OT - I don't _hate_ McMansions

Jonathan Ellis jonathan at utahpython.org
Sun Jun 22 08:12:27 MDT 2008

On Sun, Jun 22, 2008 at 7:40 AM, Stuart Jansen <sjansen at buscaluz.org> wrote:
> On
> the topic of housing, however, there was a strong counter argument: "The
> market has swung too far, even those who don't want them are being
> forced to buy too large homes on too small land."

Except that's not really true at all.  Even in cities where there is
no minimum lot size -- and Bryan pointed out several of those -- it's
easy to buy a lot and have a builder build whatever size home you like
on it.

> And when the market fails, the
> role of government is step in for the good of society. Obviously some
> people feel the system is currently malfunctioning and aren't happy
> about waiting for a market correction.

The market doesn't "fail" nearly as often as most people think,
though.  Here, people are complaining that other people aren't making
the choices they'd prefer, and "there oughtta be a law" to force
others to make the "right" choice. Of course, a state-wide minimum lot
size law would drive up prices for everyone, but they don't care about
that (or maybe they just think that all the government needs to do is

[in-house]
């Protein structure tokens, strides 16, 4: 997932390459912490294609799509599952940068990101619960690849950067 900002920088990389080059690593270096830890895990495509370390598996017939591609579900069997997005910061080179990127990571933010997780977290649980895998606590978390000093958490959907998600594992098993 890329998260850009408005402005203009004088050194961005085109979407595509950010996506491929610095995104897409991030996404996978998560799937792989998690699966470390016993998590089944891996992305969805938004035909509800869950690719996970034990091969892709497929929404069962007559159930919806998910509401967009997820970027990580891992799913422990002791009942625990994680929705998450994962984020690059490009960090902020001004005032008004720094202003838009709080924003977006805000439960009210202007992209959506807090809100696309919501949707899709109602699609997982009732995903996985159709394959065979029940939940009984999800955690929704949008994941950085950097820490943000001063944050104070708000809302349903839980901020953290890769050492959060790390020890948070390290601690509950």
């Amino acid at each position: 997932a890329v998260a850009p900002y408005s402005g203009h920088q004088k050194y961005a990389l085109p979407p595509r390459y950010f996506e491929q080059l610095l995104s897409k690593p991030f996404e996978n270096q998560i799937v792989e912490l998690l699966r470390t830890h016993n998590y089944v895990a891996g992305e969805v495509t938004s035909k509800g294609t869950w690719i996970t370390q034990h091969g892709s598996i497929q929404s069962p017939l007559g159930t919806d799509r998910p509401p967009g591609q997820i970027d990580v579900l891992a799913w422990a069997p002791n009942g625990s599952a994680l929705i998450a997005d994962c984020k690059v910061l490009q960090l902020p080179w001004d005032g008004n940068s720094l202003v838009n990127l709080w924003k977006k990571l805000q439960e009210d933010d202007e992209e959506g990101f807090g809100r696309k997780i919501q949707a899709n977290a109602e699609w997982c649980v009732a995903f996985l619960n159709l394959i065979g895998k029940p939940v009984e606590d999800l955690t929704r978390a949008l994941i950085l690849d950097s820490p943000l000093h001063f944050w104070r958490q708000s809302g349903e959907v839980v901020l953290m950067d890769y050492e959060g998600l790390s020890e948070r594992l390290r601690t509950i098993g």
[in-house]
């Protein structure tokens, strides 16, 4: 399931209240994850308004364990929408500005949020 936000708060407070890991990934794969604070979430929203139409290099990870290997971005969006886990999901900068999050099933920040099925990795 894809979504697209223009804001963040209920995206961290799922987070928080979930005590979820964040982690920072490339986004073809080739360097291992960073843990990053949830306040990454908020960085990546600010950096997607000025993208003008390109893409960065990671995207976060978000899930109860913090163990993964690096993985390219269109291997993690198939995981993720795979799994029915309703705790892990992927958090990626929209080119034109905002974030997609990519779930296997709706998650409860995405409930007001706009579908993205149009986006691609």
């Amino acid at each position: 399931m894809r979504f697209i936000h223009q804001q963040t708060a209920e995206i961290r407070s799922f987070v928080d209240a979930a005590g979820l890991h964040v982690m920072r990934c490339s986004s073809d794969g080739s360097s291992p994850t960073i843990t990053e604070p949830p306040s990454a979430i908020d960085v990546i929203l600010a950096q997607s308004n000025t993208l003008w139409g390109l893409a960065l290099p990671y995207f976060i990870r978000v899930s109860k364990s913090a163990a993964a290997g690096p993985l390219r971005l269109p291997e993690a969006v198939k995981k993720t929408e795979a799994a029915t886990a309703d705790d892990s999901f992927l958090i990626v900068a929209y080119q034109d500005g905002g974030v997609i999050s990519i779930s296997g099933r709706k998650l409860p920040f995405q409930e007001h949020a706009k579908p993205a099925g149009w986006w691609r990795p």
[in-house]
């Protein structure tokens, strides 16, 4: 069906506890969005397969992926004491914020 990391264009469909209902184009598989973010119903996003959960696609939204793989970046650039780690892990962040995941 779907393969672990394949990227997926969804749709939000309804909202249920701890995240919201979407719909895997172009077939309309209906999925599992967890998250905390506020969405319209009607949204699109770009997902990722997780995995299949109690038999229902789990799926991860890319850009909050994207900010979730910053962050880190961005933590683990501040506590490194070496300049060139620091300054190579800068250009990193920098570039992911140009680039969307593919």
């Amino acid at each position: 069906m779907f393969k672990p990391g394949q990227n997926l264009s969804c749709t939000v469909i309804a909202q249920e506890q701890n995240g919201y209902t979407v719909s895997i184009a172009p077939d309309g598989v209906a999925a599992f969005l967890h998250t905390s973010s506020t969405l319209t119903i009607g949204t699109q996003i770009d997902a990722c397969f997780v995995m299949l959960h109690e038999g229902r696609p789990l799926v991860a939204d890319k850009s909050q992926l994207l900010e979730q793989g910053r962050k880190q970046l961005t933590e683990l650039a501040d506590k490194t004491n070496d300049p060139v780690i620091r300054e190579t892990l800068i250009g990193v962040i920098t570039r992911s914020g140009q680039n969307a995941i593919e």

wave a magic wand basic economic laws will no longer apply.  Often,
the level of economic savvy displayed by the average voter or
politician approaches the physics ability of the legislature that
voted to make pi 3.  which is a false urban legend but a great story

Homework assignment: next person to complain about greedy developers
has to contact an actual developer and find out their profit margin.
I would bet they are between 8 and 15%, I.e., completely normal in a
competitive market.

If "greedy developers" were the source of the problem, exploiting
consumers for abnormally huge profits, you'd see slightly less greedy
developers start companies and take market share away until profits
came down to normal levels.


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